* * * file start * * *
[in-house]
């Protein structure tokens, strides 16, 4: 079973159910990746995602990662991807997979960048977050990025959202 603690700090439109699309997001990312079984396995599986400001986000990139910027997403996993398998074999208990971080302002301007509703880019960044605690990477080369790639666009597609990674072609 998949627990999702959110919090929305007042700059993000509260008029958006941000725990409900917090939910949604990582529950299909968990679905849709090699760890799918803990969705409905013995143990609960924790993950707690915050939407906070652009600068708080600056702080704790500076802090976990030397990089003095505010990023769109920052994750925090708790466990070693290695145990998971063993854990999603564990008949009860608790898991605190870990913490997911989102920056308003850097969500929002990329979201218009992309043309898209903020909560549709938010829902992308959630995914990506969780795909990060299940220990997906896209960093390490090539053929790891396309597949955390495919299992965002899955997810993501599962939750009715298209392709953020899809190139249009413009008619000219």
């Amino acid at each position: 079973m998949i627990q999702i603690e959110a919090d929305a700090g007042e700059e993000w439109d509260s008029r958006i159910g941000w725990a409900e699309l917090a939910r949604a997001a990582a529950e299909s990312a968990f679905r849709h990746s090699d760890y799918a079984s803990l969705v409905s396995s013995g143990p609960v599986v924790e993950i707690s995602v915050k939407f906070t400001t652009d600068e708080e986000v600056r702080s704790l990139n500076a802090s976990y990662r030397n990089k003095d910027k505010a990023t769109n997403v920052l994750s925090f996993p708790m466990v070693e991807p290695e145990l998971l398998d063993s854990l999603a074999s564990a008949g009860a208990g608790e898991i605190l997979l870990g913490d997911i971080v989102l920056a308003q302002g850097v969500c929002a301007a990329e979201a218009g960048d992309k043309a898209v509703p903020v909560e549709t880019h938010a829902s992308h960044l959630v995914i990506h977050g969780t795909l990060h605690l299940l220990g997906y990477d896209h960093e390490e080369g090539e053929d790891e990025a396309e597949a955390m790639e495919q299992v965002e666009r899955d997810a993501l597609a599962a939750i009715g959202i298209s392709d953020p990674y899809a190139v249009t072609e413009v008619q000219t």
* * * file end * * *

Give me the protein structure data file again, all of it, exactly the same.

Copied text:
[in-house]
């Protein structure tokens, strides 16, 4: 079973159910990746995602990662991807997979960048977050990025959202 603690700090439109699309997001990312079984396995599986400001986000990139910027997403996993398998074999208990971080302002301007509703880019960044605690990477080369790639666009597609990674072609 998949627990999702959110919090929305007042700059993000509260008029958006941000725990409900917090939910949604990582529950299909968990679905849709090699760890799918803990969705409905013995143990609960924790993950707690915050939407906070652009600068708080600056702080704790500076802090976990030397990089003095505010990023769109920052994750925090708790466990070693290695145990998971063993854990999603564990008949009860608790898991605190870990913490997911989102920056308003850097969500929002990329979201218009992309043309898209903020909560549709938010829902992308959630995914990506969780795909990060299940220990997906896209960093390490090539053929790891396309597949955390495919299992965002899955997810993501599962939750009715298209392709953020899809190139249009413009008619000219």
């Amino acid at each position: 079973m998949i627990q999702i603690e959110a919090d929305a700090g007042e700059e993000w439109d509260s008029r958006i159910g941000w725990a409900e699309l917090a939910r949604a997001a990582a529950e299909s990312a968990f679905r849709h990746s090699d760890y799918a079984s803990l969705v409905s396995s013995g143990p609960v599986v924790e993950i707690s995602v915050k939407f906070t400001t652009d600068e708080e986000v600056r702080s704790l990139n500076a802090s976990y990662r030397n990089k003095d910027k505010a990023t769109n997403v920052l994750s925090f996993p708790m466990v070693e991807p290695e145990l998971l398998d063993s854990l999603a074999s564990a008949g009860a208990g608790e898991i605190l997979l870990g913490d997911i971080v989102l920056a308003q302002g850097v969500c929002a301007a990329e979201a218009g960048d992309k043309a898209v509703p903020v909560e549709t880019h938010a829902s992308h960044l959630v995914i990506h977050g969780t795909l990060h605690l299940l220990g997906y990477d896209h960093e390490e080369g090539e053929d790891e990025a396309e597949a955390m790639e495919q299992v965002e666009r899955d997810a993501l597609a599962a939750i009715g959202i298209s392709d953020p990674y899809a190139v249009t072609e413009v008619q000219t």